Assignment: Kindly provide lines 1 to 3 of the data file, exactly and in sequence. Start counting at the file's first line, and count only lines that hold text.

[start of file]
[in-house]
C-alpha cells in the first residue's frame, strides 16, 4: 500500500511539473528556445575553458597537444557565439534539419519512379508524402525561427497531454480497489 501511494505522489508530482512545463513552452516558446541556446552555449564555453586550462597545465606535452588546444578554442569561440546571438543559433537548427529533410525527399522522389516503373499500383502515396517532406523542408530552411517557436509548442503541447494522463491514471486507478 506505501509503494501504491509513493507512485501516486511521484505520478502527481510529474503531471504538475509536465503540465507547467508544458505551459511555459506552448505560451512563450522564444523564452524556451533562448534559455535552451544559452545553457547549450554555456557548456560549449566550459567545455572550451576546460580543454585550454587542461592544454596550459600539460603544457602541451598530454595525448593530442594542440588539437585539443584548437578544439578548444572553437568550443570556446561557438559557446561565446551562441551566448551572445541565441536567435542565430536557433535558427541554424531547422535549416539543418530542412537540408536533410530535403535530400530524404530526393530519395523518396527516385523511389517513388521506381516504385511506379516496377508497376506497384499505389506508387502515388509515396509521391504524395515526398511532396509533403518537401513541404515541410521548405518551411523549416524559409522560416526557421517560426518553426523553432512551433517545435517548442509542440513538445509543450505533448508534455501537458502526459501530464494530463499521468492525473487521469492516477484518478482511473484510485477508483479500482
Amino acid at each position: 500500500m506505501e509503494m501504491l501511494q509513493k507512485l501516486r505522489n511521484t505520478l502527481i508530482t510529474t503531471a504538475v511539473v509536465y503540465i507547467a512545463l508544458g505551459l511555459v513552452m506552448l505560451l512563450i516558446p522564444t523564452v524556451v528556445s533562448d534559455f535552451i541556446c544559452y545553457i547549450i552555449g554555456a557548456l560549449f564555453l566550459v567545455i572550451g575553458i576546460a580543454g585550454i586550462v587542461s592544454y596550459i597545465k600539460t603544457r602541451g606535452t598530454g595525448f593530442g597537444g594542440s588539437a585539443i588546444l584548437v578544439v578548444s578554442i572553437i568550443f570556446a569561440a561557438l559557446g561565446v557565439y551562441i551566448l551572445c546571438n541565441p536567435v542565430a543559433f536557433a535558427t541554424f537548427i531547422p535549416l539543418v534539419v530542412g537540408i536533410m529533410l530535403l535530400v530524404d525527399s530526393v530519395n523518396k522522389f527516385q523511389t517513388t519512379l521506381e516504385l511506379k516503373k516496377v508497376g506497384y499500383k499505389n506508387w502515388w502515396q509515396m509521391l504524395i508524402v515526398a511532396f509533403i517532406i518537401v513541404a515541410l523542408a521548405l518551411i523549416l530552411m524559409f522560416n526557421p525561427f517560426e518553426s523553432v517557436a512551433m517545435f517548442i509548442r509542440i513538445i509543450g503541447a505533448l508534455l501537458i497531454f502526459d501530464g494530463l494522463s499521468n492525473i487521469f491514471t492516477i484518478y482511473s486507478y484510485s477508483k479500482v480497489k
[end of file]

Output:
[in-house]
C-alpha cells in the first residue's frame, strides 16, 4: 500500500511539473528556445575553458597537444557565439534539419519512379508524402525561427497531454480497489 501511494505522489508530482512545463513552452516558446541556446552555449564555453586550462597545465606535452588546444578554442569561440546571438543559433537548427529533410525527399522522389516503373499500383502515396517532406523542408530552411517557436509548442503541447494522463491514471486507478 506505501509503494501504491509513493507512485501516486511521484505520478502527481510529474503531471504538475509536465503540465507547467508544458505551459511555459506552448505560451512563450522564444523564452524556451533562448534559455535552451544559452545553457547549450554555456557548456560549449566550459567545455572550451576546460580543454585550454587542461592544454596550459600539460603544457602541451598530454595525448593530442594542440588539437585539443584548437578544439578548444572553437568550443570556446561557438559557446561565446551562441551566448551572445541565441536567435542565430536557433535558427541554424531547422535549416539543418530542412537540408536533410530535403535530400530524404530526393530519395523518396527516385523511389517513388521506381516504385511506379516496377508497376506497384499505389506508387502515388509515396509521391504524395515526398511532396509533403518537401513541404515541410521548405518551411523549416524559409522560416526557421517560426518553426523553432512551433517545435517548442509542440513538445509543450505533448508534455501537458502526459501530464494530463499521468492525473487521469492516477484518478482511473484510485477508483479500482
Amino acid at each position: 500500500m506505501e509503494m501504491l501511494q509513493k507512485l501516486r505522489n511521484t505520478l502527481i508530482t510529474t503531471a504538475v511539473v509536465y503540465i507547467a512545463l508544458g505551459l511555459v513552452m506552448l505560451l512563450i516558446p522564444t523564452v524556451v528556445s533562448d534559455f535552451i541556446c544559452y545553457i547549450i552555449g554555456a557548456l560549449f564555453l566550459v567545455i572550451g575553458i576546460a580543454g585550454i586550462v587542461s592544454y596550459i597545465k600539460t603544457r602541451g606535452t598530454g595525448f593530442g597537444g594542440s588539437a585539443i588546444l584548437v578544439v578548444s578554442i572553437i568550443f570556446a569561440a561557438l559557446g561565446v557565439y551562441i551566448l551572445c546571438n541565441p536567435v542565430a543559433f536557433a535558427t541554424f537548427i531547422p535549416l539543418v534539419v530542412g537540408i536533410m529533410l530535403l535530400v530524404d525527399s530526393v530519395n523518396k522522389f527516385q523511389t517513388t519512379l521506381e516504385l511506379k516503373k516496377v508497376g506497384y499500383k499505389n506508387w502515388w502515396q509515396m509521391l504524395i508524402v515526398a511532396f509533403i517532406i518537401v513541404a515541410l523542408a521548405l518551411i523549416l530552411m524559409f522560416n526557421p525561427f517560426e518553426s523553432v517557436a512551433m517545435f517548442i509548442r509542440i513538445i509543450g503541447a505533448l508534455l501537458i497531454f502526459d501530464g494530463l494522463s499521468n492525473i487521469f491514471t492516477i484518478y482511473s486507478y484510485s477508483k479500482v480497489k